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    Reporting period: 01/2016 - 12/2016

    European Consumer Centres Network (ECC-Net)

    About

    The European Consumer Centres Network (ECC-Net) comprises 30 centres covering the EU, Iceland and Norway. They are hosted by either the national consumer protection authority or a consumer association.

    The ECC-Net helps boost consumer confidence across the EU by:

    • providing consumers with information on their rights as regards buying goods and services in another EU country;
    • advising them in case of problems; and
    • assisting them through complaint handling, so they can take full advantage of the single market.

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    Achievements

    Over the last year:

    • Over 110 000 consumers have benefited from direct assistance (compared to 94 000 in 2015).
    • Consumers  and traders have received topical information on a need basis (travel app, websites, online tips).
    • The network has supported enforcement authorities by providing evidence. For example, they documented the main problems consumers had in the car rental sector. This built up evidence that fed into the dialogue between the Consumer Protection Cooperation Network (CPC) and the 5 biggest car rental companies.
    • More than 20 ECCs are the contact points for the newly established online dispute resolution platform to help EU consumers to solve online shopping problems

    In 2016, the European Consumer Centres Network drew up a series of reports on issues of practical concern to consumers, such as:

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    Facts and figures

    Number of contacts

    In 2016, the network had over 110 000 contacts from consumers.

    Number of complaints

    ECCs received over 45 016 complaints:

    • 76.4% of all complaints concerned an online purchase.
    • 33% concerned transport (see chart below); 20.5% of all complaints related to air transport and 4.5% to car rental.

    Products - services concerned

    Resolution of complaints:

    In 2016, the network was able to help over half the complainants.

    • 51.3% of complex cases (where more than one centre had to be involved) were resolved amicably
    • 14.6% of the closed complex complaints were transferred to other organisations (of which 29.5% were alternative dispute resolution entities; 11% to enforcement bodies and 28.7% to courts).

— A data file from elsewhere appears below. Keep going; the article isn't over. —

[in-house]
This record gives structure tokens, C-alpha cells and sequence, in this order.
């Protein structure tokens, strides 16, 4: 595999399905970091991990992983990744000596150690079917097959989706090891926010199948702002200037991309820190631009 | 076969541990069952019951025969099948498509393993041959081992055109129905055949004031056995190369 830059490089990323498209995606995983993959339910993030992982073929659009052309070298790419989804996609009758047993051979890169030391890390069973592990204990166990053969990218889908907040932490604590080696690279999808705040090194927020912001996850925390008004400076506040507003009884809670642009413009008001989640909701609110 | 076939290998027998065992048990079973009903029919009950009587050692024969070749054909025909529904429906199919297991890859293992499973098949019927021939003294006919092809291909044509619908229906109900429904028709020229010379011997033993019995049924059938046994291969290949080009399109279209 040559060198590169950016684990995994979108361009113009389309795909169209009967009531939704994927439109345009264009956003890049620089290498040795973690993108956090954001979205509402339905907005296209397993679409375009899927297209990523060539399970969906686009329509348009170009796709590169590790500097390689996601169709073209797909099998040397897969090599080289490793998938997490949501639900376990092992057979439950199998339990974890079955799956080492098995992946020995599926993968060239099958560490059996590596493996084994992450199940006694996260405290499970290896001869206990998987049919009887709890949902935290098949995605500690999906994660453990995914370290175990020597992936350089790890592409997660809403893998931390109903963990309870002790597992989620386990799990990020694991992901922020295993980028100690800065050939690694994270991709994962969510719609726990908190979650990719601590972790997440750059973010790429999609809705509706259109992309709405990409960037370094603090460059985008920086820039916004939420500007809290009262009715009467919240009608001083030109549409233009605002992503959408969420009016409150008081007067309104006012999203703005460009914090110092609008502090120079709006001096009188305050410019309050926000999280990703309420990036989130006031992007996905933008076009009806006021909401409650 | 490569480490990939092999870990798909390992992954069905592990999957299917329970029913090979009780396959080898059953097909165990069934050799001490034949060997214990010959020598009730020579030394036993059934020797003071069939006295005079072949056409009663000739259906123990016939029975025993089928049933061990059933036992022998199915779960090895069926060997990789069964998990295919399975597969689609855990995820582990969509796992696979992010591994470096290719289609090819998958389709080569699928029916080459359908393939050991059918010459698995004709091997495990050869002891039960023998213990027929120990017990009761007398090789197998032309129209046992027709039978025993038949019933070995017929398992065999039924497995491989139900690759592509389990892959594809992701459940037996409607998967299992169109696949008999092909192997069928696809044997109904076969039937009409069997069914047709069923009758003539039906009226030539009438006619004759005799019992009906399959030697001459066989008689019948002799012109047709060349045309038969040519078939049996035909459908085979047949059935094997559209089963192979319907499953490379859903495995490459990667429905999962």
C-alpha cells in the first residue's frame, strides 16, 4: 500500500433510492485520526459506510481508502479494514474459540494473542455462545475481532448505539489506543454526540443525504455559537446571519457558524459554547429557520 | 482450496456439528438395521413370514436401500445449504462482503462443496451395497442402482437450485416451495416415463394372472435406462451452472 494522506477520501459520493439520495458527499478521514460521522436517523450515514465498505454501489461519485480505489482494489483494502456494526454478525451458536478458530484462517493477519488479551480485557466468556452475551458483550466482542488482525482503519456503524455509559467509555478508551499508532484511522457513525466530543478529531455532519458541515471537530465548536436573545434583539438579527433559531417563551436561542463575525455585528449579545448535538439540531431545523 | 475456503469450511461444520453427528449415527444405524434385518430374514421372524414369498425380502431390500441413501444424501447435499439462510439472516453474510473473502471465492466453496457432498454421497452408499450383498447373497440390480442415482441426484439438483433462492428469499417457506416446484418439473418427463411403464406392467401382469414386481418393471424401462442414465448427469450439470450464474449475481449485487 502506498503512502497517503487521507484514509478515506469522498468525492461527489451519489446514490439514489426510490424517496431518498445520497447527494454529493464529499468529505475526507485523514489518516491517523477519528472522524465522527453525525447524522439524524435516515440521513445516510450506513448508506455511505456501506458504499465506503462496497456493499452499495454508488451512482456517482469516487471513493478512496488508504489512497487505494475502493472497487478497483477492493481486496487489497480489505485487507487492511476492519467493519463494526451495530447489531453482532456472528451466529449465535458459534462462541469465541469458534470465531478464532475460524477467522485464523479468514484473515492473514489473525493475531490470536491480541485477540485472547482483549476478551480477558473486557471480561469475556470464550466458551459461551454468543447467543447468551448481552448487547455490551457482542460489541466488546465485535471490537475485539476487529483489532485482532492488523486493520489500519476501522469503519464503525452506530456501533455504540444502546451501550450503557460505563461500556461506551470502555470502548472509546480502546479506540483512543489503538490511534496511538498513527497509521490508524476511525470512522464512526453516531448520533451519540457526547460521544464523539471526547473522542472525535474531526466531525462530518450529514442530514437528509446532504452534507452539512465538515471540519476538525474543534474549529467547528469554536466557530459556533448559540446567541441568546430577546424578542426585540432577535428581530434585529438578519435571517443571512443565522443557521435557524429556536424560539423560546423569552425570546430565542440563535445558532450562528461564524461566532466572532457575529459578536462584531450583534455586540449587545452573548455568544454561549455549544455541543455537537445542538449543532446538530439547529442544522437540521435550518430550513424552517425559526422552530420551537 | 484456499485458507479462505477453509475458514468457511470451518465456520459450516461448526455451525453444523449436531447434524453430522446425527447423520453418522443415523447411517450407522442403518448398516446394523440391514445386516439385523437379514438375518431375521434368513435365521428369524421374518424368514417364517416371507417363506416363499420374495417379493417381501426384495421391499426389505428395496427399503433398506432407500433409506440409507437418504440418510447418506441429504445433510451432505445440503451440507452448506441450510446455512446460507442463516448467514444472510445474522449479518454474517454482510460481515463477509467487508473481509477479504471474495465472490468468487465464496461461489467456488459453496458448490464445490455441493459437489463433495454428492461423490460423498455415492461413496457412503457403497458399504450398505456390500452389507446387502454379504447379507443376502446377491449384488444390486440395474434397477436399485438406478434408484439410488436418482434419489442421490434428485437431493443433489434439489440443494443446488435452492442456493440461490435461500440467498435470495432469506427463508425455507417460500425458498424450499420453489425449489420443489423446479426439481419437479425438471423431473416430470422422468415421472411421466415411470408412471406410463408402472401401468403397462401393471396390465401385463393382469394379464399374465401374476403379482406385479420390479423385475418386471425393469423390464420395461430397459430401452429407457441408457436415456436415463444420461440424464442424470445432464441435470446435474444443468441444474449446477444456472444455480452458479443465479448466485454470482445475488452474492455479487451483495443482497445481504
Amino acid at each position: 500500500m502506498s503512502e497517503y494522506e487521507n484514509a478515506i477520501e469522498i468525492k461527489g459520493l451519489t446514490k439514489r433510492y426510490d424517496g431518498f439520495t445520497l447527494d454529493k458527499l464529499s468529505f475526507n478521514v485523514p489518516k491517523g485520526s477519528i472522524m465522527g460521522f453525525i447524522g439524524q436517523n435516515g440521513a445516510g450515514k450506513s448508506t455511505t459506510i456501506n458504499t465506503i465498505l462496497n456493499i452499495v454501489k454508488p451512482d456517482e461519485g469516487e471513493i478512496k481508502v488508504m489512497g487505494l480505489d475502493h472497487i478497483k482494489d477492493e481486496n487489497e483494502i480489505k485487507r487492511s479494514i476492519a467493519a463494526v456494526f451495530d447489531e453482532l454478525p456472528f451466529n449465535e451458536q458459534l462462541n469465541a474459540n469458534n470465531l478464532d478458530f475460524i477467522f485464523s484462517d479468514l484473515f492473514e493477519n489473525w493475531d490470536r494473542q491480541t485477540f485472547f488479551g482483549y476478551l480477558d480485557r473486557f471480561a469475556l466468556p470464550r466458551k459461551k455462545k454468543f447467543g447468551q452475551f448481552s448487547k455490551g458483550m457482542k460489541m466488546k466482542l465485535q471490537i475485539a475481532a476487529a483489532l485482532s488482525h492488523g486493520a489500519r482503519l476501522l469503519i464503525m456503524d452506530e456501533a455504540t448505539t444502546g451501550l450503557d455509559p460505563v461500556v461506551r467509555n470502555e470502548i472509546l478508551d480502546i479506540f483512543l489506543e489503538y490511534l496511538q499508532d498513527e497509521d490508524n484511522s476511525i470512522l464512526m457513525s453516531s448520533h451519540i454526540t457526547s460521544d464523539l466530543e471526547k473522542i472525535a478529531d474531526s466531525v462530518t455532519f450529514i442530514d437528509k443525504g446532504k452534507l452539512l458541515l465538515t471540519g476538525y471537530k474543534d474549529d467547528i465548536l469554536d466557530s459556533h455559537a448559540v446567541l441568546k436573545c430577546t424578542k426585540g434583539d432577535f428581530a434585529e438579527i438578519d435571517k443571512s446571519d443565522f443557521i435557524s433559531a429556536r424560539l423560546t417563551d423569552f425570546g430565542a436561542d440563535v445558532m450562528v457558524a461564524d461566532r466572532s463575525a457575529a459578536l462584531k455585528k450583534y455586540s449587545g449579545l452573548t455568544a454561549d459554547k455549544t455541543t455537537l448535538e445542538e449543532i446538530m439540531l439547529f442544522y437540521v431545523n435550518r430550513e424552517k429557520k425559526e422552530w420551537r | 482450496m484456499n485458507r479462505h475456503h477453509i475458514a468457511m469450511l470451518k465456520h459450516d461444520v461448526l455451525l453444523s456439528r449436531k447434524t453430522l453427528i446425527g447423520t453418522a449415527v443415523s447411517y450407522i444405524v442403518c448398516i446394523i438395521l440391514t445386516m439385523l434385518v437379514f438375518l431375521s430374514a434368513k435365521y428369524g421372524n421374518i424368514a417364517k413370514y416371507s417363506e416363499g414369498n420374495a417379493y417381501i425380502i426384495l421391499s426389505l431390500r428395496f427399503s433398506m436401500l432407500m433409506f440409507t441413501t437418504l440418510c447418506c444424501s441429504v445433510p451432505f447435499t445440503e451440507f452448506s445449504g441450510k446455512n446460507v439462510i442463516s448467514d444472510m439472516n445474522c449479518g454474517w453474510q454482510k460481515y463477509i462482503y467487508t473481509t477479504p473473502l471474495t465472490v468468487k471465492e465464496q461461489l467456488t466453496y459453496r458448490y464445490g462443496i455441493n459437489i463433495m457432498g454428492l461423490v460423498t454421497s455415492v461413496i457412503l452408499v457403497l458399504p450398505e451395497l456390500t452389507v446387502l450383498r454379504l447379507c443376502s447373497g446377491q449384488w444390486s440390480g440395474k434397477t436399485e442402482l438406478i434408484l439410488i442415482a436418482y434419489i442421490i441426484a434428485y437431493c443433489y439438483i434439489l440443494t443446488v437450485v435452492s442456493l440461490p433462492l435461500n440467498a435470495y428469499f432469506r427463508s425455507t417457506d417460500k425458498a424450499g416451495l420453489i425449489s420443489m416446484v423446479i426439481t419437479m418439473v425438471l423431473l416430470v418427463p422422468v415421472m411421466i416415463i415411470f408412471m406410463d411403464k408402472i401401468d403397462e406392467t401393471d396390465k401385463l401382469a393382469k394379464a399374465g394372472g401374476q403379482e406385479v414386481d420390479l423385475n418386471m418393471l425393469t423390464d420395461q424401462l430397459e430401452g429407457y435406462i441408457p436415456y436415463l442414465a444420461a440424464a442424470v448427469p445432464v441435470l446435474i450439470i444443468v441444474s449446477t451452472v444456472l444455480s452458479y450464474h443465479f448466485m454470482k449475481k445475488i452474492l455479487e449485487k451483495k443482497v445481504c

No solution was found for the rest because:

    • the trader did not agree with the proposed solution (most cases)
    • the consumer did not agree
    • the complaint was considered to be unfounded.

    Complex cases:

    The table below shows a subset of those complex cases which were created and closed in 2016.

    How were normal complaints closed? 

    Percentage 2016

    Amicable settlement with trader51.3%
    No solution found - of which:34%
    lack of agreement from trader63.8%
    lack of agreement from consumer7.2%
    complaint unfounded20.2%
    case transferred to other organisations - of which:14.6%
    alternative dispute resolution (ADR) entity29.5%
    court28.7%
    enforcement body11%

    Feedback on complaint outcomes:

    Only partial information is available:

    • In many cases, ECCs simply inform consumers about their rights, so they can contact the trader themselves. They rarely come back to the ECC with feedback, so we have to assume this is because they reached an agreement with the trader.
    • In more complicated cases, where ECCs help consumers further by contacting the traders themselves, more information on the outcome is available.

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    Priorities

    • Increase the visibility of the network and its outcomes for consumers, business and enforcement authorities.
    • Further develop the quality standards to ensure a high standard of service to consumers.